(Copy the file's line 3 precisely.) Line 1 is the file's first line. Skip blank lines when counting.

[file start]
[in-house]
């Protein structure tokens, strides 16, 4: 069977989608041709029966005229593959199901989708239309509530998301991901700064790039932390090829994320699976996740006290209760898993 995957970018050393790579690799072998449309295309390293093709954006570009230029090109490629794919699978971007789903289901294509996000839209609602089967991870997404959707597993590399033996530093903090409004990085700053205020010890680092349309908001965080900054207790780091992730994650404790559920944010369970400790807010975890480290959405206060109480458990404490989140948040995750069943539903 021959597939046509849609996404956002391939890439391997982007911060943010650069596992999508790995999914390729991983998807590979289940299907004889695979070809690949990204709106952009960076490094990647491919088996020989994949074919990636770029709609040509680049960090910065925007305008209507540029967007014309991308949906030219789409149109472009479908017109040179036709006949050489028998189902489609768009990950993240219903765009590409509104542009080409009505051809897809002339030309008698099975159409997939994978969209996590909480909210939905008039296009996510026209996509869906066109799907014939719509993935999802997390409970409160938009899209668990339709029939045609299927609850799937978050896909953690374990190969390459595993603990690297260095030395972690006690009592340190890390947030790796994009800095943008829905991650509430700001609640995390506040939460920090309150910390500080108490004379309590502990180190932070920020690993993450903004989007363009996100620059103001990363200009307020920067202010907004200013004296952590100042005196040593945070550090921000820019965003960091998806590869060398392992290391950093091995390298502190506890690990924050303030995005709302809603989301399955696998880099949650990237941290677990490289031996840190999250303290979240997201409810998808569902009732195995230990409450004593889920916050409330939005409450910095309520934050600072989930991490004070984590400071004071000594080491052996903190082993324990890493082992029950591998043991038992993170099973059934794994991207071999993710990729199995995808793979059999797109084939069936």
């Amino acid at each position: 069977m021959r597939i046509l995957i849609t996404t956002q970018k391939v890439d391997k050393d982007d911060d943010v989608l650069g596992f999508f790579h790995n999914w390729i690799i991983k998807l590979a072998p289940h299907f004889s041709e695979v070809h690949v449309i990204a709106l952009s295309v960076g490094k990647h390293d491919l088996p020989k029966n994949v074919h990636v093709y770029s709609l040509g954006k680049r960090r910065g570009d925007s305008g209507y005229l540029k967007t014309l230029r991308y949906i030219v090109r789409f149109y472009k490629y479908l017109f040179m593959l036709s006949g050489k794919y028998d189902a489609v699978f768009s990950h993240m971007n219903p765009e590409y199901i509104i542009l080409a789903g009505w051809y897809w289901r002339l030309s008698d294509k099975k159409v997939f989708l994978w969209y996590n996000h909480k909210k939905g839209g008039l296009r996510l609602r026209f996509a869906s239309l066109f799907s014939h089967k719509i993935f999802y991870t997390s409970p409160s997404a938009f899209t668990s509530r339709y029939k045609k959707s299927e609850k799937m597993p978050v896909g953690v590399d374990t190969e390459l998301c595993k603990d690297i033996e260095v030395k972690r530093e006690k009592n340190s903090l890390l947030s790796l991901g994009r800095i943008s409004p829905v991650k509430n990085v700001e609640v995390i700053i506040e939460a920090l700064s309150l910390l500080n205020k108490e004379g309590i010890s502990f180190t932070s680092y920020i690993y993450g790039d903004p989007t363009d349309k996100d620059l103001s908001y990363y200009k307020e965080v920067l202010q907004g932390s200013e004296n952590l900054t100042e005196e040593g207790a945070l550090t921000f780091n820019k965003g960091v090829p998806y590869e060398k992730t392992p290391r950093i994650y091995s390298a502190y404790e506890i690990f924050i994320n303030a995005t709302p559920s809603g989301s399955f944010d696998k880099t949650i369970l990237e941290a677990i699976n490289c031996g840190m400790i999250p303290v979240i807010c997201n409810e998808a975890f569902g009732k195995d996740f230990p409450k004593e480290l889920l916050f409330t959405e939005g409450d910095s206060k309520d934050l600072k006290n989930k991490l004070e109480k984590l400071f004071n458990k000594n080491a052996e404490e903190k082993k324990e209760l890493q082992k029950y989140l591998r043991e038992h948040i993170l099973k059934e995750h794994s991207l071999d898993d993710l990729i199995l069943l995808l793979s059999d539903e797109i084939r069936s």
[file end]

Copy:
């Amino acid at each position: 069977m021959r597939i046509l995957i849609t996404t956002q970018k391939v890439d391997k050393d982007d911060d943010v989608l650069g596992f999508f790579h790995n999914w390729i690799i991983k998807l590979a072998p289940h299907f004889s041709e695979v070809h690949v449309i990204a709106l952009s295309v960076g490094k990647h390293d491919l088996p020989k029966n994949v074919h990636v093709y770029s709609l040509g954006k680049r960090r910065g570009d925007s305008g209507y005229l540029k967007t014309l230029r991308y949906i030219v090109r789409f149109y472009k490629y479908l017109f040179m593959l036709s006949g050489k794919y028998d189902a489609v699978f768009s990950h993240m971007n219903p765009e590409y199901i509104i542009l080409a789903g009505w051809y897809w289901r002339l030309s008698d294509k099975k159409v997939f989708l994978w969209y996590n996000h909480k909210k939905g839209g008039l296009r996510l609602r026209f996509a869906s239309l066109f799907s014939h089967k719509i993935f999802y991870t997390s409970p409160s997404a938009f899209t668990s509530r339709y029939k045609k959707s299927e609850k799937m597993p978050v896909g953690v590399d374990t190969e390459l998301c595993k603990d690297i033996e260095v030395k972690r530093e006690k009592n340190s903090l890390l947030s790796l991901g994009r800095i943008s409004p829905v991650k509430n990085v700001e609640v995390i700053i506040e939460a920090l700064s309150l910390l500080n205020k108490e004379g309590i010890s502990f180190t932070s680092y920020i690993y993450g790039d903004p989007t363009d349309k996100d620059l103001s908001y990363y200009k307020e965080v920067l202010q907004g932390s200013e004296n952590l900054t100042e005196e040593g207790a945070l550090t921000f780091n820019k965003g960091v090829p998806y590869e060398k992730t392992p290391r950093i994650y091995s390298a502190y404790e506890i690990f924050i994320n303030a995005t709302p559920s809603g989301s399955f944010d696998k880099t949650i369970l990237e941290a677990i699976n490289c031996g840190m400790i999250p303290v979240i807010c997201n409810e998808a975890f569902g009732k195995d996740f230990p409450k004593e480290l889920l916050f409330t959405e939005g409450d910095s206060k309520d934050l600072k006290n989930k991490l004070e109480k984590l400071f004071n458990k000594n080491a052996e404490e903190k082993k324990e209760l890493q082992k029950y989140l591998r043991e038992h948040i993170l099973k059934e995750h794994s991207l071999d898993d993710l990729i199995l069943l995808l793979s059999d539903e797109i084939r069936s």